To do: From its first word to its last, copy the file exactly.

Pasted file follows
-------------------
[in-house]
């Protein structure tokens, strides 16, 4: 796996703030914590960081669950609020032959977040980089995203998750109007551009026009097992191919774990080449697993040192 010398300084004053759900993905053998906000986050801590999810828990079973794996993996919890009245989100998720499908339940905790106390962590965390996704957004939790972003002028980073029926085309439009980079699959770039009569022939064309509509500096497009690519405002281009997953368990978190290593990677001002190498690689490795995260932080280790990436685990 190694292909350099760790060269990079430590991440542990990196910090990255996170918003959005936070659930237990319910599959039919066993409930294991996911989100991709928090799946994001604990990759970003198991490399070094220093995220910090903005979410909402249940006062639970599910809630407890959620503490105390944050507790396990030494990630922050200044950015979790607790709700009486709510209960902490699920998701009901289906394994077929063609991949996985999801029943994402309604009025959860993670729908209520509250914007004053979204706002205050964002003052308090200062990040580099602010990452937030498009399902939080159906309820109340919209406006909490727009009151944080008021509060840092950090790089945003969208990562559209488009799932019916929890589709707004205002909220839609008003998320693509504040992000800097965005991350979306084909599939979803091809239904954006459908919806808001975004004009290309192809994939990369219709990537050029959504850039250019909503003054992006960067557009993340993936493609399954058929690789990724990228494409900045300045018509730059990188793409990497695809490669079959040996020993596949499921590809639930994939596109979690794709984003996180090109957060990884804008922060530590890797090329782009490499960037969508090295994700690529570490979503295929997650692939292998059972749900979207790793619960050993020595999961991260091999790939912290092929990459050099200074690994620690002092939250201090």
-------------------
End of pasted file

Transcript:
[in-house]
């Protein structure tokens, strides 16, 4: 796996703030914590960081669950609020032959977040980089995203998750109007551009026009097992191919774990080449697993040192 010398300084004053759900993905053998906000986050801590999810828990079973794996993996919890009245989100998720499908339940905790106390962590965390996704957004939790972003002028980073029926085309439009980079699959770039009569022939064309509509500096497009690519405002281009997953368990978190290593990677001002190498690689490795995260932080280790990436685990 190694292909350099760790060269990079430590991440542990990196910090990255996170918003959005936070659930237990319910599959039919066993409930294991996911989100991709928090799946994001604990990759970003198991490399070094220093995220910090903005979410909402249940006062639970599910809630407890959620503490105390944050507790396990030494990630922050200044950015979790607790709700009486709510209960902490699920998701009901289906394994077929063609991949996985999801029943994402309604009025959860993670729908209520509250914007004053979204706002205050964002003052308090200062990040580099602010990452937030498009399902939080159906309820109340919209406006909490727009009151944080008021509060840092950090790089945003969208990562559209488009799932019916929890589709707004205002909220839609008003998320693509504040992000800097965005991350979306084909599939979803091809239904954006459908919806808001975004004009290309192809994939990369219709990537050029959504850039250019909503003054992006960067557009993340993936493609399954058929690789990724990228494409900045300045018509730059990188793409990497695809490669079959040996020993596949499921590809639930994939596109979690794709984003996180090109957060990884804008922060530590890797090329782009490499960037969508090295994700690529570490979503295929997650692939292998059972749900979207790793619960050993020595999961991260091999790939912290092929990459050099200074690994620690002092939250201090």